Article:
Opposing this, we have Judgmentalism, the view that we're never required to suspend judgment: there's always some doxastic commitment or other that we could at least as reasonably hold.
We might go further and consider Strong Judgmentalism, the view that there is always some doxastic commitment (e.g. some level of credence) that's rationally superior to suspending judgment entirely.
Which of these views is most plausible? And (for any epistemologists in the audience) is there any existing literature on the topic? (I just made up these names, so they might go by different labels if so...)
I find myself drawn to Strong Judgmentalism, but would settle for defending Judgmentalism against Non-commitalism. I see three main routes to doing so:
(1) Co-opt existing arguments against imprecise credence. Since non-commitalism is effectively the view that some particular (namely, maximally open) imprecise credence is sometimes required, existing arguments (e.g. this one) against the rationality of imprecise credence are a fortiori arguments against non-commitalism.
But these are controversial, and have stronger implications than I need. Even friends of imprecise credence can be Judgmentalists, so long as they don't insist that we're ever required to have maximally open imprecise credences. (Maybe we should sometimes have imprecise credences that range over some smaller interval, e.g. 0.4 - 0.6ish.)
(2) Make the intuitive case for Judgmentalism. I'm fond of the slogan, "Use your best judgment, don't suspend it!" Of course it's tendentious: the non-commitalist will say that they use their best judgment in determining whether they possess sufficient evidence to undertake a doxastic commitment -- a judgment (about their evidential state) which might lead them to suspend judgment (about the proposition in question).
But I think there's something to the slogan nonetheless, As I previously put it:
[T]here's nothing especially admirable about answering every philosophical question with "Who knows?" The philosophically mature skeptic would add, "But here are a couple of possible options...", which is certainly a huge improvement. Best of all, it seems to me, would be to further make a tentative judgment as to which of those options is best, and go from there. You can always change your mind later.
I guess suspending judgment is a way to 'play it safe', if it's more important to you to avoid being wrong than to actually get things right. But that seems a kind of intellectual cowardice. Better to actively seek the truth, and if you end up in the wrong place, just turn around and try again.
Here it's important to stress that judgmentalism need not (and presumably should not!) involve a dogmatic attitude. We're not infallible, and when we have very little evidence to go on, we should presumably be especially open to the possibility of subsequently revising our opinions. But that's no reason (it seems to me) not to give it our "best shot" in the meantime.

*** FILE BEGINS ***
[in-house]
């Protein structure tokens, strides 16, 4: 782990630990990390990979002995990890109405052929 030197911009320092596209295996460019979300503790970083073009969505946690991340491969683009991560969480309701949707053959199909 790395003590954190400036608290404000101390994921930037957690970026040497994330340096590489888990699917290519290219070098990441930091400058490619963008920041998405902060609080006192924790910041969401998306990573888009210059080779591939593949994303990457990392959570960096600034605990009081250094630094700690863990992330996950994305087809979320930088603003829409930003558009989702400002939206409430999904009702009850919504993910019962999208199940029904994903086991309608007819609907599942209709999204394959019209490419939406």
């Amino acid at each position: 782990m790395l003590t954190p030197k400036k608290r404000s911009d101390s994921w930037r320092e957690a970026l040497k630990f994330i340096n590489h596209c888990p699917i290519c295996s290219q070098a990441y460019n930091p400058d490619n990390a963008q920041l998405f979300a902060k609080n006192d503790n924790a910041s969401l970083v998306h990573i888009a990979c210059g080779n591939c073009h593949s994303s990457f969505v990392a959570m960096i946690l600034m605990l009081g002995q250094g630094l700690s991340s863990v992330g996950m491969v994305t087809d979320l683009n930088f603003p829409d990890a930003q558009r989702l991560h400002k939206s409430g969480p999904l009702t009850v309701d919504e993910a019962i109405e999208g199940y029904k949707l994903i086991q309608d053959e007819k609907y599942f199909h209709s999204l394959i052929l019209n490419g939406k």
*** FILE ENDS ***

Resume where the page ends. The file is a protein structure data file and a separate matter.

(3) Flag the theoretical benefits of Judgmentalism. Judgmentalism supports the practice of philosophy against skeptical objections. If we're required to suspend judgment about anything, the irresolvable disputes of philosophy are likely among them. (So non-commitalism itself is probably something that you're rationally required to suspend belief about, if non-commitalism is true.)
Judgmentalism, by contrast, offers a powerful response to the skeptic: "If you think my current level of credence is unjustified, what alternative credence would be better?" If suspending judgment is off the table, then lazy skeptics can no longer rest on their laurels with negative judgments. In order to productively disagree, they must put forward some alternative positive proposal about which credences are most rational.
You might wonder: Even if I'm right that Judgmentalism better supports the practice of philosophy, is this any reason to think Judgmentalism likely to be true, or is it just an invitation to engage in wishful thinking? I'm hoping the former! Seriously though, I think there's a decent case to be made for having some default trust in propositions that are preconditions for knowledge or inquiry. And while there are limits to how far you can push such a principle (even if tarot cards were the only possibility of gaining knowledge of the universe outside our light cone, it wouldn't follow that we should trust in tarot cards as an epistemic method!), I can't think of any particularly strong reasons to reject Judgmentalism.